Under certain conditions, the addition of small non-adsorbing polymers to a suspension of large hard spheres yields a depletion gel. It is expected that, provided that solvent quality issues do not lead to phase separation, thermodynamics imposes an invariance of the hard-sphere depletion gel upon heating. We show here that this is not the case for depletion gels of soft hairy nanoparticles. Using multiarm star polymers as a model that encompasses the key features of a huge range of grafted colloids, we show that their microstructural details make the difference. In particular, their hybrid nature, consisting of a carbosilane core and a polymeric shell, gives rise to a mismatch in thermal expansion upon heating, which affects the nanoparticle's conformation in a way analogous to a dry-to-wet brush transition, and hence leads to thermal melting of the gel. These results open the route for the molecular design of new materials, providing new opportunities to colloid chemistry and processing.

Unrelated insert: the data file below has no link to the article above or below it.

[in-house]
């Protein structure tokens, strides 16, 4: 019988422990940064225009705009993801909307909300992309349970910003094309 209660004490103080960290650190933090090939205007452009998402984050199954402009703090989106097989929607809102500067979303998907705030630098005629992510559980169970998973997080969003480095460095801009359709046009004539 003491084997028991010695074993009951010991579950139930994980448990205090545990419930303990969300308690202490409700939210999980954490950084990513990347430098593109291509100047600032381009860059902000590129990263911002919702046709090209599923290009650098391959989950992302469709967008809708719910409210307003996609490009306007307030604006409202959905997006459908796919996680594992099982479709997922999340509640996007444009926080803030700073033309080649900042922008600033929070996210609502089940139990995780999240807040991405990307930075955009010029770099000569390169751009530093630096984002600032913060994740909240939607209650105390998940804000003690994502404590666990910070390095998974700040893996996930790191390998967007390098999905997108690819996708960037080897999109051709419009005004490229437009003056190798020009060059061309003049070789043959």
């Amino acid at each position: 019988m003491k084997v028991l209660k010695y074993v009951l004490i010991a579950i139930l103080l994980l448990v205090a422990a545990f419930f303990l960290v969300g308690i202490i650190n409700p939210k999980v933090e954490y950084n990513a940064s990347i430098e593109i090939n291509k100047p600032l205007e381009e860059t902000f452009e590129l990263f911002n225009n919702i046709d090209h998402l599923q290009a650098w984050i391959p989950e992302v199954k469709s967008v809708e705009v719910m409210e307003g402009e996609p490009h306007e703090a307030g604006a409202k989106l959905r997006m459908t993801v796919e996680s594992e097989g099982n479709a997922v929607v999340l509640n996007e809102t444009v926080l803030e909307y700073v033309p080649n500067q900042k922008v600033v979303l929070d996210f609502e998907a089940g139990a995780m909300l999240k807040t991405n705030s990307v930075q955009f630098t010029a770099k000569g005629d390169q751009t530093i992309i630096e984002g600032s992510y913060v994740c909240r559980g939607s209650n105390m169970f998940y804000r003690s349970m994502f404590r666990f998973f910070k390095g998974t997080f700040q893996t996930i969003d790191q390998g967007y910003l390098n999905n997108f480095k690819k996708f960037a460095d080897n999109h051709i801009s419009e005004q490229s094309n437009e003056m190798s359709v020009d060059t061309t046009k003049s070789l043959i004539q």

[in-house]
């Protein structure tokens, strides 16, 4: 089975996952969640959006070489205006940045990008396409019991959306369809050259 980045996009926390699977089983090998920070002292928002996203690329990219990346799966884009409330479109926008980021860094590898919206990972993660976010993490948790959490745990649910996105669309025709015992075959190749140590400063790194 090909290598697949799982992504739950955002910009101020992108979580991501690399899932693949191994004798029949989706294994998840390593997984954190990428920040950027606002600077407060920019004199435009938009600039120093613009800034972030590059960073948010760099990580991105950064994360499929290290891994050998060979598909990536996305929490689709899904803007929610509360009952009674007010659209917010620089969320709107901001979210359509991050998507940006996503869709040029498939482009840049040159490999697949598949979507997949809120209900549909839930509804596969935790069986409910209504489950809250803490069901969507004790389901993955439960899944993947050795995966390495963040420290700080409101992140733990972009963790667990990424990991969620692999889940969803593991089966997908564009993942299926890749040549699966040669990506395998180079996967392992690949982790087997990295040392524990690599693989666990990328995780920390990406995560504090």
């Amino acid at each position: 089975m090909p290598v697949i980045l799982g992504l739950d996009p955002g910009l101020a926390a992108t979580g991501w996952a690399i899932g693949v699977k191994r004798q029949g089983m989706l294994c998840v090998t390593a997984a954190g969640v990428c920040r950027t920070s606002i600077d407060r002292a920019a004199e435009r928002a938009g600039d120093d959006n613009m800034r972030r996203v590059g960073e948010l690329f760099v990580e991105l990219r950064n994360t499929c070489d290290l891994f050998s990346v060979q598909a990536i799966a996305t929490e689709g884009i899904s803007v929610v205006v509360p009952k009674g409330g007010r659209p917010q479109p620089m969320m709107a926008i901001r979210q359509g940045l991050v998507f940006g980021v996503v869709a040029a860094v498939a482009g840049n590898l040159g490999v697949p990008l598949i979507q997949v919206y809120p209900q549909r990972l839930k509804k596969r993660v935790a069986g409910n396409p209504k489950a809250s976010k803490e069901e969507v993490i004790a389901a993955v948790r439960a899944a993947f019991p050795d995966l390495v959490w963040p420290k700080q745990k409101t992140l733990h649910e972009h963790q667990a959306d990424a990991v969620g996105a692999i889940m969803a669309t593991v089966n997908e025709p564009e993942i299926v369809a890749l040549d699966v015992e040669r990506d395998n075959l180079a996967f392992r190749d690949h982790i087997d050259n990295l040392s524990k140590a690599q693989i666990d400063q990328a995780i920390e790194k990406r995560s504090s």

ASJC Scopus subject areas
- Condensed Matter Physics